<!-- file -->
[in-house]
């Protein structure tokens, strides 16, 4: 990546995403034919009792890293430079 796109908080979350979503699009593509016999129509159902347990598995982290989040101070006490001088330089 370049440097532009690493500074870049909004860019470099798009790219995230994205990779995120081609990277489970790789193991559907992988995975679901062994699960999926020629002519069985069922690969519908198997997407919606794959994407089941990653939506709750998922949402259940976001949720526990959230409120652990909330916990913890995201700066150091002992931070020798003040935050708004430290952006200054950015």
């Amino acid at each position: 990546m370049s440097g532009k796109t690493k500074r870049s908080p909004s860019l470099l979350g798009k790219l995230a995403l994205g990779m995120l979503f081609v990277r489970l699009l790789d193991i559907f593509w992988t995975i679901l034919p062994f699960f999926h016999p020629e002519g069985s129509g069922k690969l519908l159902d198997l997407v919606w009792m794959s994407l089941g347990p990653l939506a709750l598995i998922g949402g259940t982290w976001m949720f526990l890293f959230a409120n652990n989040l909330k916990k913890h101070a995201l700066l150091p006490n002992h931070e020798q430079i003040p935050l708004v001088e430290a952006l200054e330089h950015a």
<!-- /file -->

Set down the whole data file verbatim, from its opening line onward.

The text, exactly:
[in-house]
């Protein structure tokens, strides 16, 4: 990546995403034919009792890293430079 796109908080979350979503699009593509016999129509159902347990598995982290989040101070006490001088330089 370049440097532009690493500074870049909004860019470099798009790219995230994205990779995120081609990277489970790789193991559907992988995975679901062994699960999926020629002519069985069922690969519908198997997407919606794959994407089941990653939506709750998922949402259940976001949720526990959230409120652990909330916990913890995201700066150091002992931070020798003040935050708004430290952006200054950015």
């Amino acid at each position: 990546m370049s440097g532009k796109t690493k500074r870049s908080p909004s860019l470099l979350g798009k790219l995230a995403l994205g990779m995120l979503f081609v990277r489970l699009l790789d193991i559907f593509w992988t995975i679901l034919p062994f699960f999926h016999p020629e002519g069985s129509g069922k690969l519908l159902d198997l997407v919606w009792m794959s994407l089941g347990p990653l939506a709750l598995i998922g949402g259940t982290w976001m949720f526990l890293f959230a409120n652990n989040l909330k916990k913890h101070a995201l700066l150091p006490n002992h931070e020798q430079i003040p935050l708004v001088e430290a952006l200054e330089h950015a």